Campus carry sets dangerous precedent with minimal impact

Adam Humphrey

Campus carry has been a dominant topic of conversation around the 40 Acres ever since Gov. Abbott sign it into law on June 1, 2015. A prominent dean has left the school, countless faculty members (including President Fenves) have spoken out against it and dildo demonstrations (odd as they may sound) have even been set in motion to protest the new danger being unnecessarily brought to public universities across the state.

One concealed handgun in a classroom setting is too many. Even the thought that one’s fellow students could be carrying is unsettling and will detract from learning environments.

However, given the relatively low number of concealed handgun licenses issued throughout the state, the amount of carriers on campuses, including the University of Texas, Texas A&M and Texas Tech, will likely be much lower than the public seems to imagine.

According to the Texas Department of Public Safety, first time licenses are valid for four years, while renewal licenses are valid for a five year period. That means that the majority of currently valid licenses were issued between 2012 and today. During that time period, the state issued 846,372 licenses. That is, admittedly, a large number but it shrinks quickly as one narrows their focus.

In the three counties where Texas, A&M and Tech are located the number of licenses issued over the past four years is fairly small. Travis county, which is home to over one million people, has issued 23,832 concealed handgun licenses since 2012. Brazos and Lubbock county combine for another 17,747 licenses which brings the total of the three to 41,579 licenses.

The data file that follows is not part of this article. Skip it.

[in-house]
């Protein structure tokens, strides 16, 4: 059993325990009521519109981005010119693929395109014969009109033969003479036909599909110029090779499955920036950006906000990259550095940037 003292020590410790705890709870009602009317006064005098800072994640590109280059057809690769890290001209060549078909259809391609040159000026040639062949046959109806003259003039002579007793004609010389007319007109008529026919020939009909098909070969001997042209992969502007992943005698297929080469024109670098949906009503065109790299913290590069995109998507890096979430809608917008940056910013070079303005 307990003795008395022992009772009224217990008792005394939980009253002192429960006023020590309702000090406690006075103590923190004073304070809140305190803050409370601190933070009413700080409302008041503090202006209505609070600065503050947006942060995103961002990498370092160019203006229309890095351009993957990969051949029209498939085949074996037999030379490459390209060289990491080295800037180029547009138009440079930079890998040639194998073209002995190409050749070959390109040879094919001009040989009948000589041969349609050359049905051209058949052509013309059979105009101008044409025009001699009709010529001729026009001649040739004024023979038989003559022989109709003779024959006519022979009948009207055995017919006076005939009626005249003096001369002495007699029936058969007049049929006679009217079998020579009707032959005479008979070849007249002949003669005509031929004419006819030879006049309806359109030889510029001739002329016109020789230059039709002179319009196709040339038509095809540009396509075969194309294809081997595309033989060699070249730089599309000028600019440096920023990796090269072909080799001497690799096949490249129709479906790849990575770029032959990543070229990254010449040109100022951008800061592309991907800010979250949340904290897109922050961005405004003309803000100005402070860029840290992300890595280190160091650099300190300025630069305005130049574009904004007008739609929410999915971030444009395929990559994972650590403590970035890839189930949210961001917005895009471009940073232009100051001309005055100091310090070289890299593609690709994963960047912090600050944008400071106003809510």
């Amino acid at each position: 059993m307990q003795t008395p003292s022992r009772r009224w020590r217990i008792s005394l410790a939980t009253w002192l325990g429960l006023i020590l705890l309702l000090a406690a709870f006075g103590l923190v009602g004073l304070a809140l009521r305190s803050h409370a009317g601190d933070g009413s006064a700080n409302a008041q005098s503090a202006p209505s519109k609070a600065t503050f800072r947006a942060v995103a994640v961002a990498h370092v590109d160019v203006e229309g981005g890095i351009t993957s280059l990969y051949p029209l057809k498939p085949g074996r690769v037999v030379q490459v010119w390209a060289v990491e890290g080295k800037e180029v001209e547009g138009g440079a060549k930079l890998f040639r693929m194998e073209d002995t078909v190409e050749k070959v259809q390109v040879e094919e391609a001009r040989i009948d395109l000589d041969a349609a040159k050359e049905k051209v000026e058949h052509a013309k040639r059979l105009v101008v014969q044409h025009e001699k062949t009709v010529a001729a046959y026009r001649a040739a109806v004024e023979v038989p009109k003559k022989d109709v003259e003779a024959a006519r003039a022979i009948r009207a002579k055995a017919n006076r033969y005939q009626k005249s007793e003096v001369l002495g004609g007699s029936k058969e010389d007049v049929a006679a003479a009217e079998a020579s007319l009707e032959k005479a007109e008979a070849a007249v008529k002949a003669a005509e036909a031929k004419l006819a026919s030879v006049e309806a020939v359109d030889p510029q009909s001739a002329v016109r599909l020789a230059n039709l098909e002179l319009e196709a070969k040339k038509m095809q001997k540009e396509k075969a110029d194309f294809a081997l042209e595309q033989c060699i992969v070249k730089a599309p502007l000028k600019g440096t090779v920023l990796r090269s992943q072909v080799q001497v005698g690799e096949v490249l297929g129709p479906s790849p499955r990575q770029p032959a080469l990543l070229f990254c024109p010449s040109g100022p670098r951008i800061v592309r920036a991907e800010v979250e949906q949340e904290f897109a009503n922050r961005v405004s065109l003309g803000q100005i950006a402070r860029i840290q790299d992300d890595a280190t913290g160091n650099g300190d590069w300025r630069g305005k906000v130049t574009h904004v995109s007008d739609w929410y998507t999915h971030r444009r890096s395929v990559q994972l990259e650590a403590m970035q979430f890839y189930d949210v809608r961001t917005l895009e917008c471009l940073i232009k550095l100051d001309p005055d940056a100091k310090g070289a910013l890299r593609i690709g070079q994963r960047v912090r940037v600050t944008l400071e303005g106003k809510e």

It’s important to note that in order to receive a handgun license an applicant must be 21-years-old (unless they are active duty military personnel) and meet requirements laid out by the federal government. These requirements are a wafer-thin barrier, though, as only 0.8 percent of applications were denied or revoked across the entire state between the years of 2012 and 2015.

It’s also important to acknowledge that handgun license owners don’t just stay wherever their license was issued. Even considering that mobility, it is still difficult to see a numerically significant enough influx of license holders to any of these college campuses.

Don’t get me wrong: It is ridiculous that this law will be put into effect. But, its consequences should not be blown out of proportion. Let’s hope that holds true before any catastrophes occur.

Humphrey is a journalism senior from Round Rock. Follow him on Twitter @Humphrinator.